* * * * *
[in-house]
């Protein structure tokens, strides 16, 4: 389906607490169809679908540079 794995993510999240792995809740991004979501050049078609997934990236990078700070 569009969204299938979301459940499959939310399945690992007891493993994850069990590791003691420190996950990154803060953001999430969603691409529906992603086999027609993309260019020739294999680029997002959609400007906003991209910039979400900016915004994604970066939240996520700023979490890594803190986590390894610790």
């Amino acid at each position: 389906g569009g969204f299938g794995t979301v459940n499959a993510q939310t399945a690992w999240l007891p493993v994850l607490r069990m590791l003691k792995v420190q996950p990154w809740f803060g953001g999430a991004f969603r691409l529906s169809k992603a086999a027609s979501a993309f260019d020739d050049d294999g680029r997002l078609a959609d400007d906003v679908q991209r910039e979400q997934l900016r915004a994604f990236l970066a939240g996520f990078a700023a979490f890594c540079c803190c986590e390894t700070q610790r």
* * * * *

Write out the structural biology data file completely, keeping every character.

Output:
[in-house]
């Protein structure tokens, strides 16, 4: 389906607490169809679908540079 794995993510999240792995809740991004979501050049078609997934990236990078700070 569009969204299938979301459940499959939310399945690992007891493993994850069990590791003691420190996950990154803060953001999430969603691409529906992603086999027609993309260019020739294999680029997002959609400007906003991209910039979400900016915004994604970066939240996520700023979490890594803190986590390894610790």
């Amino acid at each position: 389906g569009g969204f299938g794995t979301v459940n499959a993510q939310t399945a690992w999240l007891p493993v994850l607490r069990m590791l003691k792995v420190q996950p990154w809740f803060g953001g999430a991004f969603r691409l529906s169809k992603a086999a027609s979501a993309f260019d020739d050049d294999g680029r997002l078609a959609d400007d906003v679908q991209r910039e979400q997934l900016r915004a994604f990236l970066a939240g996520f990078a700023a979490f890594c540079c803190c986590e390894t700070q610790r």